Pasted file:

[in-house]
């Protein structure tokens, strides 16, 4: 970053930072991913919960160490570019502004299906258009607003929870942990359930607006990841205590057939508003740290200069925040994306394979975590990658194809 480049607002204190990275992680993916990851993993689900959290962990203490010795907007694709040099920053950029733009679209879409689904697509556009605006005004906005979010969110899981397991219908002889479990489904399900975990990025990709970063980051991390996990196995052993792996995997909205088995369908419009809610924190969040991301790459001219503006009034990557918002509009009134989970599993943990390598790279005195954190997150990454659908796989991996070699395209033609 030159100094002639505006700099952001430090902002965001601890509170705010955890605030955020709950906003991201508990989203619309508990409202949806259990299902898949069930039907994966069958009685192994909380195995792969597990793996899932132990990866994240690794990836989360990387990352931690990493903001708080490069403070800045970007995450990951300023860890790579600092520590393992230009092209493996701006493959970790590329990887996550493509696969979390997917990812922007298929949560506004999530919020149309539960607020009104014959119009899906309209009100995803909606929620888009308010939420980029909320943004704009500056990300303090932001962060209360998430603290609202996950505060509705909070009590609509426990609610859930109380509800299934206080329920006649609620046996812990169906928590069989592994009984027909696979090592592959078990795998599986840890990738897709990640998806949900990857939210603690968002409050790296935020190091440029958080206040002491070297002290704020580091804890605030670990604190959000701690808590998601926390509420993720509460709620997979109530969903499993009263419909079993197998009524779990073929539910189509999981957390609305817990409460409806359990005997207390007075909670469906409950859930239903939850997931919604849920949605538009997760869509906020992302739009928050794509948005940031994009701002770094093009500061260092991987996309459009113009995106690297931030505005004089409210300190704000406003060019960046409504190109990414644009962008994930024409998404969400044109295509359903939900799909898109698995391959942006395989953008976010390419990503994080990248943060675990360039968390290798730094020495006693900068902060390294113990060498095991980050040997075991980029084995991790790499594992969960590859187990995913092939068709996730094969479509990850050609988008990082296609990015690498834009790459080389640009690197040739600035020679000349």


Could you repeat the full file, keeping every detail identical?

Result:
[in-house]
């Protein structure tokens, strides 16, 4: 970053930072991913919960160490570019502004299906258009607003929870942990359930607006990841205590057939508003740290200069925040994306394979975590990658194809 480049607002204190990275992680993916990851993993689900959290962990203490010795907007694709040099920053950029733009679209879409689904697509556009605006005004906005979010969110899981397991219908002889479990489904399900975990990025990709970063980051991390996990196995052993792996995997909205088995369908419009809610924190969040991301790459001219503006009034990557918002509009009134989970599993943990390598790279005195954190997150990454659908796989991996070699395209033609 030159100094002639505006700099952001430090902002965001601890509170705010955890605030955020709950906003991201508990989203619309508990409202949806259990299902898949069930039907994966069958009685192994909380195995792969597990793996899932132990990866994240690794990836989360990387990352931690990493903001708080490069403070800045970007995450990951300023860890790579600092520590393992230009092209493996701006493959970790590329990887996550493509696969979390997917990812922007298929949560506004999530919020149309539960607020009104014959119009899906309209009100995803909606929620888009308010939420980029909320943004704009500056990300303090932001962060209360998430603290609202996950505060509705909070009590609509426990609610859930109380509800299934206080329920006649609620046996812990169906928590069989592994009984027909696979090592592959078990795998599986840890990738897709990640998806949900990857939210603690968002409050790296935020190091440029958080206040002491070297002290704020580091804890605030670990604190959000701690808590998601926390509420993720509460709620997979109530969903499993009263419909079993197998009524779990073929539910189509999981957390609305817990409460409806359990005997207390007075909670469906409950859930239903939850997931919604849920949605538009997760869509906020992302739009928050794509948005940031994009701002770094093009500061260092991987996309459009113009995106690297931030505005004089409210300190704000406003060019960046409504190109990414644009962008994930024409998404969400044109295509359903939900799909898109698995391959942006395989953008976010390419990503994080990248943060675990360039968390290798730094020495006693900068902060390294113990060498095991980050040997075991980029084995991790790499594992969960590859187990995913092939068709996730094969479509990850050609988008990082296609990015690498834009790459080389640009690197040739600035020679000349």